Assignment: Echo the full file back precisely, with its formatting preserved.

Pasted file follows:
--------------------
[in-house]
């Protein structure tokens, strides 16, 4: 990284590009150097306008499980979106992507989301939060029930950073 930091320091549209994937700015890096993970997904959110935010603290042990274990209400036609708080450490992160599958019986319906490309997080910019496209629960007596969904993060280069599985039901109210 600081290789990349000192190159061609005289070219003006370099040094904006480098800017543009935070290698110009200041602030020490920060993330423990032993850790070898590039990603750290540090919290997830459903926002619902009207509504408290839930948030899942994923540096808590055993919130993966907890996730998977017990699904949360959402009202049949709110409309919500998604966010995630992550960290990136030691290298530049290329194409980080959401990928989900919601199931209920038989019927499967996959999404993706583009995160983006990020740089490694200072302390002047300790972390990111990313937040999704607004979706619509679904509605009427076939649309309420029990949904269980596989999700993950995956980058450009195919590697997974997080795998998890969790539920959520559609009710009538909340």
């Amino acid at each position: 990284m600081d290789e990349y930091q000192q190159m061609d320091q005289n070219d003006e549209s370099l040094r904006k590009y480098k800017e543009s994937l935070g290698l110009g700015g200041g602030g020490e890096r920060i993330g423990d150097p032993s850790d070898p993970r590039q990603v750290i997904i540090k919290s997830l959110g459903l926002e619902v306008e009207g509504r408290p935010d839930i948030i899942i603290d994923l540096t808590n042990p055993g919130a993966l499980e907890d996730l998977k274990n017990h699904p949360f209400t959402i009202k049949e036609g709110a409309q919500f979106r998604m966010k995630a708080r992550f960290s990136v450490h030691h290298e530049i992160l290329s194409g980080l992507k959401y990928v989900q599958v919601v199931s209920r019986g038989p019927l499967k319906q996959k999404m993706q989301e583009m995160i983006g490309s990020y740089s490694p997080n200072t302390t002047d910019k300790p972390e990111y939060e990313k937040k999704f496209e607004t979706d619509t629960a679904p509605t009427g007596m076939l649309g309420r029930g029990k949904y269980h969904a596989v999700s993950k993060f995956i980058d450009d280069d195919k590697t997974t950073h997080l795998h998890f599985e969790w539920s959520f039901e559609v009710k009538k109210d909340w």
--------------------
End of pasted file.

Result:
[in-house]
């Protein structure tokens, strides 16, 4: 990284590009150097306008499980979106992507989301939060029930950073 930091320091549209994937700015890096993970997904959110935010603290042990274990209400036609708080450490992160599958019986319906490309997080910019496209629960007596969904993060280069599985039901109210 600081290789990349000192190159061609005289070219003006370099040094904006480098800017543009935070290698110009200041602030020490920060993330423990032993850790070898590039990603750290540090919290997830459903926002619902009207509504408290839930948030899942994923540096808590055993919130993966907890996730998977017990699904949360959402009202049949709110409309919500998604966010995630992550960290990136030691290298530049290329194409980080959401990928989900919601199931209920038989019927499967996959999404993706583009995160983006990020740089490694200072302390002047300790972390990111990313937040999704607004979706619509679904509605009427076939649309309420029990949904269980596989999700993950995956980058450009195919590697997974997080795998998890969790539920959520559609009710009538909340």
């Amino acid at each position: 990284m600081d290789e990349y930091q000192q190159m061609d320091q005289n070219d003006e549209s370099l040094r904006k590009y480098k800017e543009s994937l935070g290698l110009g700015g200041g602030g020490e890096r920060i993330g423990d150097p032993s850790d070898p993970r590039q990603v750290i997904i540090k919290s997830l959110g459903l926002e619902v306008e009207g509504r408290p935010d839930i948030i899942i603290d994923l540096t808590n042990p055993g919130a993966l499980e907890d996730l998977k274990n017990h699904p949360f209400t959402i009202k049949e036609g709110a409309q919500f979106r998604m966010k995630a708080r992550f960290s990136v450490h030691h290298e530049i992160l290329s194409g980080l992507k959401y990928v989900q599958v919601v199931s209920r019986g038989p019927l499967k319906q996959k999404m993706q989301e583009m995160i983006g490309s990020y740089s490694p997080n200072t302390t002047d910019k300790p972390e990111y939060e990313k937040k999704f496209e607004t979706d619509t629960a679904p509605t009427g007596m076939l649309g309420r029930g029990k949904y269980h969904a596989v999700s993950k993060f995956i980058d450009d280069d195919k590697t997974t950073h997080l795998h998890f599985e969790w539920s959520f039901e559609v009710k009538k109210d909340w």